by Ashley Hunsberger
As I dive into a new round of planning and discussions for our next project with the product management team and designers, I keep hearing, “This is MVP.” No, they are not referring to Most Valuable Player, but rather Minimum Viable Product — the product that has just those core features that will still provide value to the customer. Unfortunately, this can sometimes lead to over-promising or large user stories. In the beginning, sometimes it feels like everything is MVP (until you start understanding the actual scope of a feature). Let’s talk about a term my colleague, Trevor Akiyama, came up with: the MFP — Minimum Functional Product (the minimal set of things that actually works, as opposed to the MVP that stakeholders want).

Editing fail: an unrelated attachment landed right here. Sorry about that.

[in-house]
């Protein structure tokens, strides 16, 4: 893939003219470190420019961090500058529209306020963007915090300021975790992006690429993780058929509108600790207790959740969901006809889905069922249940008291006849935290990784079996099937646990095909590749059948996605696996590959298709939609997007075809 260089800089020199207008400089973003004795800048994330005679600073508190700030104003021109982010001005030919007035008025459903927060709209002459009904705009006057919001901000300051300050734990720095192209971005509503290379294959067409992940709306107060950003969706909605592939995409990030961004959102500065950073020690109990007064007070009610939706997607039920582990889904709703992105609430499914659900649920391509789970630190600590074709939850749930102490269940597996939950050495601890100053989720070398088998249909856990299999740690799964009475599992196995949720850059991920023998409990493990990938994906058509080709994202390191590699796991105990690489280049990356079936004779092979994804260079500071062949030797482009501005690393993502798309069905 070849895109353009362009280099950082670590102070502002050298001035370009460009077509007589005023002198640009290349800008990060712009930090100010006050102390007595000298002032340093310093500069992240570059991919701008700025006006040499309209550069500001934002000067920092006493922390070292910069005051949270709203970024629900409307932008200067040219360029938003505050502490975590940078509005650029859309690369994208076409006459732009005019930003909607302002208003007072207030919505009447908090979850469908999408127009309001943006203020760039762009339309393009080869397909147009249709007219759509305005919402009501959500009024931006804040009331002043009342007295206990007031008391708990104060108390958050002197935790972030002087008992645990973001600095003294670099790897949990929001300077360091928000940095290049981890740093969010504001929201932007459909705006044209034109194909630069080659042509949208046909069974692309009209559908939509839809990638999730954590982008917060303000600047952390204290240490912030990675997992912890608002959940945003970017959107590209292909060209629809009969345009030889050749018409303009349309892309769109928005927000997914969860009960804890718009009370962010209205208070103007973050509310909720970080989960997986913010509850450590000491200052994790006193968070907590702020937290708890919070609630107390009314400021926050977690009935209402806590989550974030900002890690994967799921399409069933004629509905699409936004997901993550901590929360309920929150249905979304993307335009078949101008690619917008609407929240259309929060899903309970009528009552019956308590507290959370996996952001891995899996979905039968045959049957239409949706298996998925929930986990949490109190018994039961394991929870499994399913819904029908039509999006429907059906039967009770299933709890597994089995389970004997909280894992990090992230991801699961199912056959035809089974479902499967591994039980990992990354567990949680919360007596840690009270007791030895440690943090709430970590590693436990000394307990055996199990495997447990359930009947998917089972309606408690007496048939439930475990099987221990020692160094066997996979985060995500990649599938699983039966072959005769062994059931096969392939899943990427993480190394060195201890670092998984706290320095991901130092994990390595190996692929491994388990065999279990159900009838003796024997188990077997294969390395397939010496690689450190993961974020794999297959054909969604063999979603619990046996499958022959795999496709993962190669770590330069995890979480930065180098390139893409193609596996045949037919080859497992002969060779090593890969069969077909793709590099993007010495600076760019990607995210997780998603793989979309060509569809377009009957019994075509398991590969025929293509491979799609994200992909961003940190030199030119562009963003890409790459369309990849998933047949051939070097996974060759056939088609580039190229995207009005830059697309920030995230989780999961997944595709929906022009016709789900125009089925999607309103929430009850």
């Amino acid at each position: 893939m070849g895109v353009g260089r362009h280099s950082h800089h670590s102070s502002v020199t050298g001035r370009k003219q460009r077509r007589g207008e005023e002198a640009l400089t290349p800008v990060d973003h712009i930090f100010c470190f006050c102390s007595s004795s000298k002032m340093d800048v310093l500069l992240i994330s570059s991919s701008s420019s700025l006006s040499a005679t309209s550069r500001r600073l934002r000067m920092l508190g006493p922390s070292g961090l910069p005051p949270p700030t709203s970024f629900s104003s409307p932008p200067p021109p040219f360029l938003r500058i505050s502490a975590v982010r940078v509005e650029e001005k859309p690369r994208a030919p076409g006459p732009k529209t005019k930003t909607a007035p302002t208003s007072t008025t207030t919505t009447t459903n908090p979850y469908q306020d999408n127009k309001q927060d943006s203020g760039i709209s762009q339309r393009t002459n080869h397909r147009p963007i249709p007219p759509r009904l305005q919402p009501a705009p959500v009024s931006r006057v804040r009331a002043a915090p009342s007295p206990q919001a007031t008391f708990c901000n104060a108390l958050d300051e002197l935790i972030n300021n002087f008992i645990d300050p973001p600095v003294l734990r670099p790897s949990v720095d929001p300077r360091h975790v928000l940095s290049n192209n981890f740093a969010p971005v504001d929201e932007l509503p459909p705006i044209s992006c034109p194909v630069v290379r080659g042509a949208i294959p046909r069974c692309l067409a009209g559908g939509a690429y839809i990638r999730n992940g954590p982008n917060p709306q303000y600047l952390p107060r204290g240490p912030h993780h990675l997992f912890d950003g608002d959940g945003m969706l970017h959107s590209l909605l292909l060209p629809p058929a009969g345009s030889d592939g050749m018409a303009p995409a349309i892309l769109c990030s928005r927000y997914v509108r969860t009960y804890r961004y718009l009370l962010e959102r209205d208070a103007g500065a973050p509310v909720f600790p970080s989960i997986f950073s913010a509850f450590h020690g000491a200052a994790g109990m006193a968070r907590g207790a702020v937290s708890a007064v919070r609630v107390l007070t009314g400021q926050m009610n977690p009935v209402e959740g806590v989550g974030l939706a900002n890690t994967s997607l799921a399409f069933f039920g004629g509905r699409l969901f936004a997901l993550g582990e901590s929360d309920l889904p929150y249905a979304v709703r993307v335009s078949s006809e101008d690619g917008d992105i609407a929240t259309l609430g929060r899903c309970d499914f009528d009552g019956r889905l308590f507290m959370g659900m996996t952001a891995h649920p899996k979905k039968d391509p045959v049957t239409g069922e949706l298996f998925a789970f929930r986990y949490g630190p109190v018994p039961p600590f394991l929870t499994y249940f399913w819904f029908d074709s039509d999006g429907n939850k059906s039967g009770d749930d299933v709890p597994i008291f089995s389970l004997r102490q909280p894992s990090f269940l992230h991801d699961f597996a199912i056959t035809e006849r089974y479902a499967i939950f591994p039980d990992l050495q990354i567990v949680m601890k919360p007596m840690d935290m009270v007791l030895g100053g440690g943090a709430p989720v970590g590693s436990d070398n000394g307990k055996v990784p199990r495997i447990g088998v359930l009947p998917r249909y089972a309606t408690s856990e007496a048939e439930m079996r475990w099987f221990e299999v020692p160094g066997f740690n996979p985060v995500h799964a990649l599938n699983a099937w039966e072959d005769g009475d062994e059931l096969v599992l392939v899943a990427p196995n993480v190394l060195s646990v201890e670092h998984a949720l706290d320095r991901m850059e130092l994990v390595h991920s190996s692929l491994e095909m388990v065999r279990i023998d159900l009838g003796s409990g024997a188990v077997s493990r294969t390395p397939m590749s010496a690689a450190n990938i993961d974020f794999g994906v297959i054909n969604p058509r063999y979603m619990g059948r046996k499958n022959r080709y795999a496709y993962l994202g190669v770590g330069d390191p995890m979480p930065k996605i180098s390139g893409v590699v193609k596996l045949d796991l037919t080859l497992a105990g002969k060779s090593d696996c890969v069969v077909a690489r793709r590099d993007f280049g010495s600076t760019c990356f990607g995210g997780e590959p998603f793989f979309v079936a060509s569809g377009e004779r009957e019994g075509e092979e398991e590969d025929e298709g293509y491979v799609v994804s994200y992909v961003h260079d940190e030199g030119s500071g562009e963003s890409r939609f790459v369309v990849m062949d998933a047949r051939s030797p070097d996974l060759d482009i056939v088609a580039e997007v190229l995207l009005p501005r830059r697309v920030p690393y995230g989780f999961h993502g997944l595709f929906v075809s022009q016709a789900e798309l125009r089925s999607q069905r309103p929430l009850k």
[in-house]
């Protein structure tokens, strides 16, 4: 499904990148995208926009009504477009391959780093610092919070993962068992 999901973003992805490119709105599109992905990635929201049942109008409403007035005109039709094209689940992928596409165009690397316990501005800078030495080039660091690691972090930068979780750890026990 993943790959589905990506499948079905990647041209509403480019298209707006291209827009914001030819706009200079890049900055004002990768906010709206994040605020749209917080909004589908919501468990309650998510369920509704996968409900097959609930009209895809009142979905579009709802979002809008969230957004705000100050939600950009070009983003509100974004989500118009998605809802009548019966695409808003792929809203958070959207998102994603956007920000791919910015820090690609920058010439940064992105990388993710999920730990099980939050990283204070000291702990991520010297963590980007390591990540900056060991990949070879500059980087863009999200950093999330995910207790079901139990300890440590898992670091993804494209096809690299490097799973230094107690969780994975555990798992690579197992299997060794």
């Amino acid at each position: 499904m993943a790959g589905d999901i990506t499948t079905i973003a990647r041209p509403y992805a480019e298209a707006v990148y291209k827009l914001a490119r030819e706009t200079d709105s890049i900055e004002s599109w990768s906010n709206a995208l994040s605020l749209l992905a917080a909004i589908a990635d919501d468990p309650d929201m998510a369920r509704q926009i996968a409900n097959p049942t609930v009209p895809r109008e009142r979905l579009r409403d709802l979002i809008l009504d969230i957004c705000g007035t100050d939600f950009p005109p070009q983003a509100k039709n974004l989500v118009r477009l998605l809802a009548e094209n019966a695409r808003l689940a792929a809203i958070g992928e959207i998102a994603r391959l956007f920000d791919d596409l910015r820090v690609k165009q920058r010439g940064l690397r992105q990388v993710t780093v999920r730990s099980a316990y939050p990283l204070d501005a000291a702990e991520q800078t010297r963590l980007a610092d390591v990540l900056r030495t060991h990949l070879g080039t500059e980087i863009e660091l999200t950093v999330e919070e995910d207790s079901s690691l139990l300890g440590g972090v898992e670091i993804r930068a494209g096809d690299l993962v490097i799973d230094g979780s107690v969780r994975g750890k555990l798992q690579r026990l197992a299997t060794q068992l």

Why do you need them?
Over the years, I have often seen one single user story that was more like an epic, simply because everything within the story was part of the MVP. What resulted was a user story that stayed open forever, with no way to test until all the pieces that were dependent on each other were integrated. Now, what if we had broken down the user story into smaller pieces and found the MFP? We would have had clear, short, testable user stories.
For teams trying to transition into the world of Continuous Delivery, testable stories are a MUST. By identifying your MFPs, you help your team keep stories small, and prioritize how to build (and therefore test) your product.
Read more at: http://sauceio.com/index.php/2015/09/another-acronym-mvp-vs-mfp-2/